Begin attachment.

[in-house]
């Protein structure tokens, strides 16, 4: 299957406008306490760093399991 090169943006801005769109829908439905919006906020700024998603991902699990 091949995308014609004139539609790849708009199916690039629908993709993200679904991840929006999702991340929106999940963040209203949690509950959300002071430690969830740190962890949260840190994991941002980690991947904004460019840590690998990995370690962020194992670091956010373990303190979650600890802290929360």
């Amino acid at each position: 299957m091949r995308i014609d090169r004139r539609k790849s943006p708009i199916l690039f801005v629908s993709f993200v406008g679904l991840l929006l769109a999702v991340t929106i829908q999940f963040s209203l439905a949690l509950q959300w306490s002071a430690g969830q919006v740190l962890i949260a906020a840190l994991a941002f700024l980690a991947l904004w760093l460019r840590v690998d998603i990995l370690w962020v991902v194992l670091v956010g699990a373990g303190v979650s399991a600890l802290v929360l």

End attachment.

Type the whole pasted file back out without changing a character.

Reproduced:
[in-house]
């Protein structure tokens, strides 16, 4: 299957406008306490760093399991 090169943006801005769109829908439905919006906020700024998603991902699990 091949995308014609004139539609790849708009199916690039629908993709993200679904991840929006999702991340929106999940963040209203949690509950959300002071430690969830740190962890949260840190994991941002980690991947904004460019840590690998990995370690962020194992670091956010373990303190979650600890802290929360």
């Amino acid at each position: 299957m091949r995308i014609d090169r004139r539609k790849s943006p708009i199916l690039f801005v629908s993709f993200v406008g679904l991840l929006l769109a999702v991340t929106i829908q999940f963040s209203l439905a949690l509950q959300w306490s002071a430690g969830q919006v740190l962890i949260a906020a840190l994991a941002f700024l980690a991947l904004w760093l460019r840590v690998d998603i990995l370690w962020v991902v194992l670091v956010g699990a373990g303190v979650s399991a600890l802290v929360l």